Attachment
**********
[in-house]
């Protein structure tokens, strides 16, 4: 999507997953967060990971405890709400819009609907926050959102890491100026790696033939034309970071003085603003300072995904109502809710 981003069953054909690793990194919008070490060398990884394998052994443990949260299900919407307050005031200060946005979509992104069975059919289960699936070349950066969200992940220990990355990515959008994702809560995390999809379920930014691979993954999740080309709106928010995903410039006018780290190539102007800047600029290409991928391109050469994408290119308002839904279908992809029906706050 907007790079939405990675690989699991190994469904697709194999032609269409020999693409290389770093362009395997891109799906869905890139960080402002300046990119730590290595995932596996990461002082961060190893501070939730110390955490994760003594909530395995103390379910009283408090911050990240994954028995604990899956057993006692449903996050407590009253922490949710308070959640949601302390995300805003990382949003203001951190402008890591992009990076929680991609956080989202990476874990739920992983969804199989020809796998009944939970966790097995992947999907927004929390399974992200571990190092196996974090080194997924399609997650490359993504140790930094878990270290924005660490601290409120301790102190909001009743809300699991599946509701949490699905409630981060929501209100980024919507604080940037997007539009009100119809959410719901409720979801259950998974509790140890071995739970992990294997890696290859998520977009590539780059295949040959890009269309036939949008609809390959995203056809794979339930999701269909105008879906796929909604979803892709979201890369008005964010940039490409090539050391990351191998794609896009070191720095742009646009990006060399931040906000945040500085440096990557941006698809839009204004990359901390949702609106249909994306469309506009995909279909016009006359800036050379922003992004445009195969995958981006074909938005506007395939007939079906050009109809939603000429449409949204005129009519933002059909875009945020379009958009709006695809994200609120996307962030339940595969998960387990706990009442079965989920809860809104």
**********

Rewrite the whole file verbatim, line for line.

[in-house]
């Protein structure tokens, strides 16, 4: 999507997953967060990971405890709400819009609907926050959102890491100026790696033939034309970071003085603003300072995904109502809710 981003069953054909690793990194919008070490060398990884394998052994443990949260299900919407307050005031200060946005979509992104069975059919289960699936070349950066969200992940220990990355990515959008994702809560995390999809379920930014691979993954999740080309709106928010995903410039006018780290190539102007800047600029290409991928391109050469994408290119308002839904279908992809029906706050 907007790079939405990675690989699991190994469904697709194999032609269409020999693409290389770093362009395997891109799906869905890139960080402002300046990119730590290595995932596996990461002082961060190893501070939730110390955490994760003594909530395995103390379910009283408090911050990240994954028995604990899956057993006692449903996050407590009253922490949710308070959640949601302390995300805003990382949003203001951190402008890591992009990076929680991609956080989202990476874990739920992983969804199989020809796998009944939970966790097995992947999907927004929390399974992200571990190092196996974090080194997924399609997650490359993504140790930094878990270290924005660490601290409120301790102190909001009743809300699991599946509701949490699905409630981060929501209100980024919507604080940037997007539009009100119809959410719901409720979801259950998974509790140890071995739970992990294997890696290859998520977009590539780059295949040959890009269309036939949008609809390959995203056809794979339930999701269909105008879906796929909604979803892709979201890369008005964010940039490409090539050391990351191998794609896009070191720095742009646009990006060399931040906000945040500085440096990557941006698809839009204004990359901390949702609106249909994306469309506009995909279909016009006359800036050379922003992004445009195969995958981006074909938005506007395939007939079906050009109809939603000429449409949204005129009519933002059909875009945020379009958009709006695809994200609120996307962030339940595969998960387990706990009442079965989920809860809104």